A blog for better streets and public spaces in Portland, Maine.

Saturday, June 25, 2011

Will Portland's "transit-oriented" development offer a way in for transit riders?

The Thompson's Point mixed-use development proposal heads to its first workshop at the Planning Board on Tuesday afternoon.

Commenters on this blog and elsewhere have been giving the proposal mixed reviews, accusing it of being too suburban in its style and layout to be considered a real "transit-oriented" development.

I think that's fair, but I also believe that some minor changes could improve it drastically, and make it much more successful as a business venture for the developers and as an interesting place to go for visitors.

This week's planning board workshop will be a good venue to advocate for urban design improvements. It's still early enough for the developers to make changes, especially if those changes might, in the long term, add value to their development.

Here's the site plan as it currently stands. The big building in the middle is the sports arena and event center; just to the south, and sharing a wall with the event center, is a hotel and restaurant. Two mid-rise office buildings are on the southern tip of the peninsula.

Now, imagine that you're a conventioneer arriving here from Boston by bus or train. You walk out the front door of the station and turn left towards your hotel, crossing the train tracks on your way, and see the event building where your event is being held. But then you get annoyed: the main entrance is all the way on the other side! You end up walking roughly the length of a football field, dragging your luggage, to round the corner - at which point you then need to walk along the edge of a large parking lot before finally getting to your hotel lobby.

May I propose a slightly better way?

Instead of attaching the hotel and event center, which inconveniences foot traffic, the Planning Board ought to ask the developers to include a pedestrian street running east-to-west between the events building and the hotel and restaurant. This would give transit riders a shortcut to the complex's other spaces, but it would give the developers a neat little outdoor space to give their development some street life - potentially something like Yawkey Way or Portland Street in Boston:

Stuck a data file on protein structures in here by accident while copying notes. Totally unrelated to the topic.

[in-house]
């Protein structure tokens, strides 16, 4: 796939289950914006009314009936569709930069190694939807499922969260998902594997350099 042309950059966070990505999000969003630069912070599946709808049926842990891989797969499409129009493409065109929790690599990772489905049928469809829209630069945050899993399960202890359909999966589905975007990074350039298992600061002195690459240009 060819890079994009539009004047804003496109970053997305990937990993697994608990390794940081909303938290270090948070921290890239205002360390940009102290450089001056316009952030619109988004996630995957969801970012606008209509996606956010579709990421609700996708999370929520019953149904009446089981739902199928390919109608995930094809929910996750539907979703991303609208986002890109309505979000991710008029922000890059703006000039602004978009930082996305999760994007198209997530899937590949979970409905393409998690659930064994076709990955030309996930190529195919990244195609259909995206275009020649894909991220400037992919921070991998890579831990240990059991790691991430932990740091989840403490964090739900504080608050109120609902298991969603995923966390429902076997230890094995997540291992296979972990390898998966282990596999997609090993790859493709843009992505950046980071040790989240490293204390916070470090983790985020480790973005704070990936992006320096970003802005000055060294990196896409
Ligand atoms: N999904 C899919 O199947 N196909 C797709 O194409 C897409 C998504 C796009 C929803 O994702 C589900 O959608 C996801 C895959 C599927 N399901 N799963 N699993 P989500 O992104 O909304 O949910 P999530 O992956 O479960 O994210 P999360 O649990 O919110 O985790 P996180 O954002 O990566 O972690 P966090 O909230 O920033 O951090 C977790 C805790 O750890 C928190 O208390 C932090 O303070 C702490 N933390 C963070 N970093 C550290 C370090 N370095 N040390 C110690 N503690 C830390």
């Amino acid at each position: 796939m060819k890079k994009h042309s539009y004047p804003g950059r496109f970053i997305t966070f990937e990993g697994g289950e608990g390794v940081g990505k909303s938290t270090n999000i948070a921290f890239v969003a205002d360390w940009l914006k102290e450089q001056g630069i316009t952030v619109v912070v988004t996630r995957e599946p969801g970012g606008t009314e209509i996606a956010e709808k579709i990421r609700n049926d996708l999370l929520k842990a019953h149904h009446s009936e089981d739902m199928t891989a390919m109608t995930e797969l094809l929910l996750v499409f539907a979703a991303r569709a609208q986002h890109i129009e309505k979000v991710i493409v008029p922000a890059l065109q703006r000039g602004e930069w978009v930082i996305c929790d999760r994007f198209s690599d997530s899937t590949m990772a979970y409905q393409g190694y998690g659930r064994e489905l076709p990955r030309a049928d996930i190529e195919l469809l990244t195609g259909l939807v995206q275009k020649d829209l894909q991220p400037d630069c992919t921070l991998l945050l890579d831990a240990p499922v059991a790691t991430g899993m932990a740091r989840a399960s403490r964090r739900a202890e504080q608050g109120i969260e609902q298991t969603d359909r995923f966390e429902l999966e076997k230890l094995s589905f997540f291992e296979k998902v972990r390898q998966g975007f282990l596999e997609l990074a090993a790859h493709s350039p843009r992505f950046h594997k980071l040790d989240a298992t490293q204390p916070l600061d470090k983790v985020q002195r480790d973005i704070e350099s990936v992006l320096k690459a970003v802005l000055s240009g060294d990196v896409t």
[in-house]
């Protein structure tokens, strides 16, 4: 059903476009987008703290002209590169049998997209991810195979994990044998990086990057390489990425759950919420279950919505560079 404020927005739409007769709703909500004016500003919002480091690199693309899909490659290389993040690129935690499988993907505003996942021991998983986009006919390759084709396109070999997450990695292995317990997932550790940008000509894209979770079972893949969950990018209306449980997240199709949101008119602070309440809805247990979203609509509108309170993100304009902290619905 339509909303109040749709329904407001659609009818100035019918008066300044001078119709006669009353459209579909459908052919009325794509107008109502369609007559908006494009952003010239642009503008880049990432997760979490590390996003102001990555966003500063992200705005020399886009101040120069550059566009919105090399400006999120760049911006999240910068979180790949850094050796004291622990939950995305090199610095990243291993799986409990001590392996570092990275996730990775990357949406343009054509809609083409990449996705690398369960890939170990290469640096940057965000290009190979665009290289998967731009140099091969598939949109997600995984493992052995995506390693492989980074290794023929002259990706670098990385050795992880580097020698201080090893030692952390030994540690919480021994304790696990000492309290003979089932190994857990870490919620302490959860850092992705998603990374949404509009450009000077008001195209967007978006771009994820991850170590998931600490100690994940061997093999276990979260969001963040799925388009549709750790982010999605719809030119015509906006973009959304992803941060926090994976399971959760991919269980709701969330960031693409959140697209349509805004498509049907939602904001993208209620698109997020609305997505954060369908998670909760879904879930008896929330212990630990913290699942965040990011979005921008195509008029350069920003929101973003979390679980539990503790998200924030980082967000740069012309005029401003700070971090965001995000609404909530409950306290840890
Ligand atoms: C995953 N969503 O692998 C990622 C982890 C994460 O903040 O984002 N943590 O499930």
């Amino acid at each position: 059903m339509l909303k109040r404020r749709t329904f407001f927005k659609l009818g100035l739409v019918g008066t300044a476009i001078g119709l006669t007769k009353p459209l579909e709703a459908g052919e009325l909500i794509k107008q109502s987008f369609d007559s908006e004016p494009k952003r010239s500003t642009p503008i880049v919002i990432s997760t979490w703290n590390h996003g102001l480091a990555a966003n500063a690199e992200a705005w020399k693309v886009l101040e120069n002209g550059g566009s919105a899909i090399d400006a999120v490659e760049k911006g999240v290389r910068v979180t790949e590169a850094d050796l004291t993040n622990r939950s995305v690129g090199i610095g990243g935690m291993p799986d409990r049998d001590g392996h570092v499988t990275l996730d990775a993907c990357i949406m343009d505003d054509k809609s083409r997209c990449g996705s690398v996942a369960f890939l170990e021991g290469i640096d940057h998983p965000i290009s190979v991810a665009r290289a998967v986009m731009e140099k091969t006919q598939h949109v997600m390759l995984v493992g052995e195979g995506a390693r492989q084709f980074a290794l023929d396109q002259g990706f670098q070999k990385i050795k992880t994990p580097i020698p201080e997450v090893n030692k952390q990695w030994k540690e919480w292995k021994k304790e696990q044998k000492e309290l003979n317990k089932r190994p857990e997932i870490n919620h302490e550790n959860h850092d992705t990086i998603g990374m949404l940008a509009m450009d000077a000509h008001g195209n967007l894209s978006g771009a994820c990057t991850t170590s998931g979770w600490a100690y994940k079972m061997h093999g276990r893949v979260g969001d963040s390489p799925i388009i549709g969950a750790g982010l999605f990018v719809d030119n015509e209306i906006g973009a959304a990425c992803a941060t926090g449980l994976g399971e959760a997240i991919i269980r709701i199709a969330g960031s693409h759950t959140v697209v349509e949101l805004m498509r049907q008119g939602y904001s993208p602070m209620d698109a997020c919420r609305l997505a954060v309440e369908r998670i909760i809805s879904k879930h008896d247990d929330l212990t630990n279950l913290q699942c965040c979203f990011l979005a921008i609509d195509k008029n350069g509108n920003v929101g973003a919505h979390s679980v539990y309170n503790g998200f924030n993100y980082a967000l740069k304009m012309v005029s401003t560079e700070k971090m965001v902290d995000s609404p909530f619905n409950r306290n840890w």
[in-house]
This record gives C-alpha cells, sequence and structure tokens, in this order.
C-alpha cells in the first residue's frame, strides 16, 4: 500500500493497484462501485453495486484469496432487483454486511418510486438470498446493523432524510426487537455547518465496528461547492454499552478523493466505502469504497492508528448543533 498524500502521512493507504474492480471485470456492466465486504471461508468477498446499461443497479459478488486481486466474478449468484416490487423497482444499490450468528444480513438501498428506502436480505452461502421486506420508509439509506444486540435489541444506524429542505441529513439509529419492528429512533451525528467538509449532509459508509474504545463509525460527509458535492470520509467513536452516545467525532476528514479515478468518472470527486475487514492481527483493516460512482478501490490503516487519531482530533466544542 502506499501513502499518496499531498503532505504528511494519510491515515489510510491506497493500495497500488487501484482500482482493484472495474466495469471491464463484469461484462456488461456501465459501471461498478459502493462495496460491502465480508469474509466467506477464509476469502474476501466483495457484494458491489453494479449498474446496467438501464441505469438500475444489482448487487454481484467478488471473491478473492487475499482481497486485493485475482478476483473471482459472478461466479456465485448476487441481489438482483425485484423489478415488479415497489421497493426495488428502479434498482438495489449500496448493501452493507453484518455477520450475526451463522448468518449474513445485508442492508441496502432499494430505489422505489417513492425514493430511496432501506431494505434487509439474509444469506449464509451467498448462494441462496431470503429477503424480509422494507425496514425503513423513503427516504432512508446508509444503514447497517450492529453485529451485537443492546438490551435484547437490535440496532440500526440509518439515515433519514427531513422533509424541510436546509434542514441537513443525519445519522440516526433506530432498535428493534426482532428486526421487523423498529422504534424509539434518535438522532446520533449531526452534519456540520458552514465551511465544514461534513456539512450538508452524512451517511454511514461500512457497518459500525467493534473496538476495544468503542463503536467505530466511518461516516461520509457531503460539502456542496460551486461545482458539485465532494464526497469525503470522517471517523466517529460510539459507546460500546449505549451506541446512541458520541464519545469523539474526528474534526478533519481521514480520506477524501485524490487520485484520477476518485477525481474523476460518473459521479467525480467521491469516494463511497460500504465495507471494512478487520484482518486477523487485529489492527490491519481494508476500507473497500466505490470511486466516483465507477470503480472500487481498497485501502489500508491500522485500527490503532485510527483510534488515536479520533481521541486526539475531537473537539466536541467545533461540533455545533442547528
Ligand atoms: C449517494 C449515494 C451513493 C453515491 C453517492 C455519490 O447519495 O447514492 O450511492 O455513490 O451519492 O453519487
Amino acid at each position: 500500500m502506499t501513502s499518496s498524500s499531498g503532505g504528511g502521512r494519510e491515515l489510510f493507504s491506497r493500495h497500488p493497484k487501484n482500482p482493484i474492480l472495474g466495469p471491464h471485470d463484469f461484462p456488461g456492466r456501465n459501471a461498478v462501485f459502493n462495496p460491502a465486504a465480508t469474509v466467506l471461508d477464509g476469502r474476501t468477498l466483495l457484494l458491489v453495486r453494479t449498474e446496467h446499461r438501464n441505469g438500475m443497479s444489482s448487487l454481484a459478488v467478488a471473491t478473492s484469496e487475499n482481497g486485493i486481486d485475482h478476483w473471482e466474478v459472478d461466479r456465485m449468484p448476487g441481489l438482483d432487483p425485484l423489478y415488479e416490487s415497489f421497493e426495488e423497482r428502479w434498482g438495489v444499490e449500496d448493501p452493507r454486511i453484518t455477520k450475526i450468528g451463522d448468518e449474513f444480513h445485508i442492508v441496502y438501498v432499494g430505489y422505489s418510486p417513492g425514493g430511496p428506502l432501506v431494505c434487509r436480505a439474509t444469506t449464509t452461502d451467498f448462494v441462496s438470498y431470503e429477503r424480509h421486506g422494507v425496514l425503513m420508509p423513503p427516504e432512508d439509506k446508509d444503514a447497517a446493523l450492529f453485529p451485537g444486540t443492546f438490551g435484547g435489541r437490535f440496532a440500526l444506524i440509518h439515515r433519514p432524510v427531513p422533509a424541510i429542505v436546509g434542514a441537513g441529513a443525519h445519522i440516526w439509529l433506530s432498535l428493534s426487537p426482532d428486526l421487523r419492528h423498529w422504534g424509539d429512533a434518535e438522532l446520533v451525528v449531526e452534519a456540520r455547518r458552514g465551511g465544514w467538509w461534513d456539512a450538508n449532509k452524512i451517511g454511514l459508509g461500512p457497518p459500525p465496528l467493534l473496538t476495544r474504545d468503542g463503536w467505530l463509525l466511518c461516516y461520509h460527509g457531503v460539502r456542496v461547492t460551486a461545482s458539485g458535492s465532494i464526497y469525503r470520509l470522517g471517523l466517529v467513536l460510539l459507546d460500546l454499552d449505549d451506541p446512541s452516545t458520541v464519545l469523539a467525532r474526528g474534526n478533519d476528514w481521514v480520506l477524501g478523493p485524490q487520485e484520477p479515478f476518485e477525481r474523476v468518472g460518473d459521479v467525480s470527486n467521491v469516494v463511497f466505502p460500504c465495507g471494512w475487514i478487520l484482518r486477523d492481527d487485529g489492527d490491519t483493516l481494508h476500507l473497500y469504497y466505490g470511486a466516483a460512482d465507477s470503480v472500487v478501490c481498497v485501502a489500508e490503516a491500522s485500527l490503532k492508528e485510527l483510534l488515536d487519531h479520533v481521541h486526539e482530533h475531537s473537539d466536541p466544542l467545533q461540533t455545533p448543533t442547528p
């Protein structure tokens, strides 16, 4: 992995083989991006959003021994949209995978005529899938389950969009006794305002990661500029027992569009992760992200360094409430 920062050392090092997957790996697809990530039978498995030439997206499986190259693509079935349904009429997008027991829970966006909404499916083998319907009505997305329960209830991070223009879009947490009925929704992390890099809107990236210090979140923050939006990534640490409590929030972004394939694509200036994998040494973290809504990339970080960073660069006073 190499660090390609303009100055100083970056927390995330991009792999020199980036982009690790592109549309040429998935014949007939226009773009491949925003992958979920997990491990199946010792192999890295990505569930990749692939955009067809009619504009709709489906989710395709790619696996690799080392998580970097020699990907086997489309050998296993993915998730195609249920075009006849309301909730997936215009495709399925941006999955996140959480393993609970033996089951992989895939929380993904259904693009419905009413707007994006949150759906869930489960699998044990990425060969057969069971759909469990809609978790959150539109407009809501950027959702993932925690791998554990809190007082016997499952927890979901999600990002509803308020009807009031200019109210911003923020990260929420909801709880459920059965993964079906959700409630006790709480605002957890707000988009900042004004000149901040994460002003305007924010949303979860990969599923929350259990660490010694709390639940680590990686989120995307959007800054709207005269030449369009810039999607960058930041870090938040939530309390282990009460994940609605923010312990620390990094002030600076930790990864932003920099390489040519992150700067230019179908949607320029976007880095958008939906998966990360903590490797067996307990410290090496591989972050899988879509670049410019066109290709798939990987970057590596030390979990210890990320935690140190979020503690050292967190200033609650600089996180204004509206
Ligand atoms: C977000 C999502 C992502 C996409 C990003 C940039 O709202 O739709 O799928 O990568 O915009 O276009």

A more modern example is the "Center Court" outside Portland, Oregon's Rose Garden (in the photo below, the basketball area is on the left; a complex of restaurants and shops is on the right):

I imagine that the developers had initially proposed to attach the hotel to the event center to make it easy for caterers to move between the two spaces, thus easing operations. That's valid. But I used to work in hospitality myself, and there's an old joke that the way to make your work as efficient as possible is to get rid of the guests altogether. And in a way, that's what's happening here. Is having your caterers cross a narrow outdoor space such a high price to pay for accommodating your thousands of car-free guests from New York, Boston, and elsewhere?

Tuesday, June 21, 2011

City Councilor Donoghue: "It's Too Hard to Stop Subsidizing City Hall Parking"